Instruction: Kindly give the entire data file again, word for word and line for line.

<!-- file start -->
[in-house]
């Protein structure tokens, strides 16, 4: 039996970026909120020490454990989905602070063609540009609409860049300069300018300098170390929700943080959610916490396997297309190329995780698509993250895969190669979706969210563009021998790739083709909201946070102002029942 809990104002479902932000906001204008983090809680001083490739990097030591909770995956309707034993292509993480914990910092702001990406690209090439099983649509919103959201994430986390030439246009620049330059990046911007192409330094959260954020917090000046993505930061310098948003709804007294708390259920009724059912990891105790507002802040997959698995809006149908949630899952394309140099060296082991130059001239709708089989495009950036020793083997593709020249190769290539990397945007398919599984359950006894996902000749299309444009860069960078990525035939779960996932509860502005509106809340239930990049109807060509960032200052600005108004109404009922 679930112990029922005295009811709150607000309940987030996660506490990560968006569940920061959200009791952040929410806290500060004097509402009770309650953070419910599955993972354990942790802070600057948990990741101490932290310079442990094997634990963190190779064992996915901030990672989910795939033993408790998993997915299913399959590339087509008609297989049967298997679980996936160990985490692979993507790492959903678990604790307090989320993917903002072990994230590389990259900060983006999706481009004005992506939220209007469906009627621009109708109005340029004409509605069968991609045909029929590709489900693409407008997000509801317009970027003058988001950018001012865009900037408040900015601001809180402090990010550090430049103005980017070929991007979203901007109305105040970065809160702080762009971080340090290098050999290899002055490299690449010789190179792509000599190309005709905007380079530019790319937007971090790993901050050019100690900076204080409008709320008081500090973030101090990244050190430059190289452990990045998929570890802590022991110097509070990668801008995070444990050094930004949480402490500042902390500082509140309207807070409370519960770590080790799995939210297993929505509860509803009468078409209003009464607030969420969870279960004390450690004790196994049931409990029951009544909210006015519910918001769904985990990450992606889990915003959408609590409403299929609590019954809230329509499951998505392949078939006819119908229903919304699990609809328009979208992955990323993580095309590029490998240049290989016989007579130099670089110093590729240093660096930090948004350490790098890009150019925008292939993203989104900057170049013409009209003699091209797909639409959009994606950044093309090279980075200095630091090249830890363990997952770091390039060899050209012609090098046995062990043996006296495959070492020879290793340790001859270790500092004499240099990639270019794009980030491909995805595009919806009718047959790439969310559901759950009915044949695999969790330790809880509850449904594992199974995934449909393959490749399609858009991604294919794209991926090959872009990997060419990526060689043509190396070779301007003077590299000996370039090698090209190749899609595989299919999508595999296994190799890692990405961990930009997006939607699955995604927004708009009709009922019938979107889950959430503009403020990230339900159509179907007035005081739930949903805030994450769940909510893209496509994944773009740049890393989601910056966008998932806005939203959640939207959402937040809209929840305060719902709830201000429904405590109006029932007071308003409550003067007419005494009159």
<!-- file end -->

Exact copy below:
[in-house]
């Protein structure tokens, strides 16, 4: 039996970026909120020490454990989905602070063609540009609409860049300069300018300098170390929700943080959610916490396997297309190329995780698509993250895969190669979706969210563009021998790739083709909201946070102002029942 809990104002479902932000906001204008983090809680001083490739990097030591909770995956309707034993292509993480914990910092702001990406690209090439099983649509919103959201994430986390030439246009620049330059990046911007192409330094959260954020917090000046993505930061310098948003709804007294708390259920009724059912990891105790507002802040997959698995809006149908949630899952394309140099060296082991130059001239709708089989495009950036020793083997593709020249190769290539990397945007398919599984359950006894996902000749299309444009860069960078990525035939779960996932509860502005509106809340239930990049109807060509960032200052600005108004109404009922 679930112990029922005295009811709150607000309940987030996660506490990560968006569940920061959200009791952040929410806290500060004097509402009770309650953070419910599955993972354990942790802070600057948990990741101490932290310079442990094997634990963190190779064992996915901030990672989910795939033993408790998993997915299913399959590339087509008609297989049967298997679980996936160990985490692979993507790492959903678990604790307090989320993917903002072990994230590389990259900060983006999706481009004005992506939220209007469906009627621009109708109005340029004409509605069968991609045909029929590709489900693409407008997000509801317009970027003058988001950018001012865009900037408040900015601001809180402090990010550090430049103005980017070929991007979203901007109305105040970065809160702080762009971080340090290098050999290899002055490299690449010789190179792509000599190309005709905007380079530019790319937007971090790993901050050019100690900076204080409008709320008081500090973030101090990244050190430059190289452990990045998929570890802590022991110097509070990668801008995070444990050094930004949480402490500042902390500082509140309207807070409370519960770590080790799995939210297993929505509860509803009468078409209003009464607030969420969870279960004390450690004790196994049931409990029951009544909210006015519910918001769904985990990450992606889990915003959408609590409403299929609590019954809230329509499951998505392949078939006819119908229903919304699990609809328009979208992955990323993580095309590029490998240049290989016989007579130099670089110093590729240093660096930090948004350490790098890009150019925008292939993203989104900057170049013409009209003699091209797909639409959009994606950044093309090279980075200095630091090249830890363990997952770091390039060899050209012609090098046995062990043996006296495959070492020879290793340790001859270790500092004499240099990639270019794009980030491909995805595009919806009718047959790439969310559901759950009915044949695999969790330790809880509850449904594992199974995934449909393959490749399609858009991604294919794209991926090959872009990997060419990526060689043509190396070779301007003077590299000996370039090698090209190749899609595989299919999508595999296994190799890692990405961990930009997006939607699955995604927004708009009709009922019938979107889950959430503009403020990230339900159509179907007035005081739930949903805030994450769940909510893209496509994944773009740049890393989601910056966008998932806005939203959640939207959402937040809209929840305060719902709830201000429904405590109006029932007071308003409550003067007419005494009159």